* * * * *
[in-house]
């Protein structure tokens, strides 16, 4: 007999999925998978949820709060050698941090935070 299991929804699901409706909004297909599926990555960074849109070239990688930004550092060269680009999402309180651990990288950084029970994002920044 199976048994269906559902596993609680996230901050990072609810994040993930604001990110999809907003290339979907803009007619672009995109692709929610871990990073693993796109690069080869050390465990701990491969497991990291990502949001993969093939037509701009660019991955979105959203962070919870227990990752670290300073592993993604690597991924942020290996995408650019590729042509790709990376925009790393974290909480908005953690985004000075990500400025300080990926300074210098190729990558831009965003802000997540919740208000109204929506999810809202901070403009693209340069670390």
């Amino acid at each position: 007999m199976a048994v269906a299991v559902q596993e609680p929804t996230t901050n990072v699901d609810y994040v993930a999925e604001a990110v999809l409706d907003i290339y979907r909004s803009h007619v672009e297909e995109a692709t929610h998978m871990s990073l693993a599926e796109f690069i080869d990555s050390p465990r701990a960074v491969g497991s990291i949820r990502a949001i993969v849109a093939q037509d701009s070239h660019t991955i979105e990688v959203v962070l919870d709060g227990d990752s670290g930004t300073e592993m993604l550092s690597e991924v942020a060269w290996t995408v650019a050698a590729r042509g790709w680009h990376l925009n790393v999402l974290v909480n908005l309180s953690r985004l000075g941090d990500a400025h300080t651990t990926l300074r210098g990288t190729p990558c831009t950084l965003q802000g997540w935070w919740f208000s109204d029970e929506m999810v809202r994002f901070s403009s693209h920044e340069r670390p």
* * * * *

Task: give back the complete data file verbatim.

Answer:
[in-house]
């Protein structure tokens, strides 16, 4: 007999999925998978949820709060050698941090935070 299991929804699901409706909004297909599926990555960074849109070239990688930004550092060269680009999402309180651990990288950084029970994002920044 199976048994269906559902596993609680996230901050990072609810994040993930604001990110999809907003290339979907803009007619672009995109692709929610871990990073693993796109690069080869050390465990701990491969497991990291990502949001993969093939037509701009660019991955979105959203962070919870227990990752670290300073592993993604690597991924942020290996995408650019590729042509790709990376925009790393974290909480908005953690985004000075990500400025300080990926300074210098190729990558831009965003802000997540919740208000109204929506999810809202901070403009693209340069670390």
């Amino acid at each position: 007999m199976a048994v269906a299991v559902q596993e609680p929804t996230t901050n990072v699901d609810y994040v993930a999925e604001a990110v999809l409706d907003i290339y979907r909004s803009h007619v672009e297909e995109a692709t929610h998978m871990s990073l693993a599926e796109f690069i080869d990555s050390p465990r701990a960074v491969g497991s990291i949820r990502a949001i993969v849109a093939q037509d701009s070239h660019t991955i979105e990688v959203v962070l919870d709060g227990d990752s670290g930004t300073e592993m993604l550092s690597e991924v942020a060269w290996t995408v650019a050698a590729r042509g790709w680009h990376l925009n790393v999402l974290v909480n908005l309180s953690r985004l000075g941090d990500a400025h300080t651990t990926l300074r210098g990288t190729p990558c831009t950084l965003q802000g997540w935070w919740f208000s109204d029970e929506m999810v809202r994002f901070s403009s693209h920044e340069r670390p």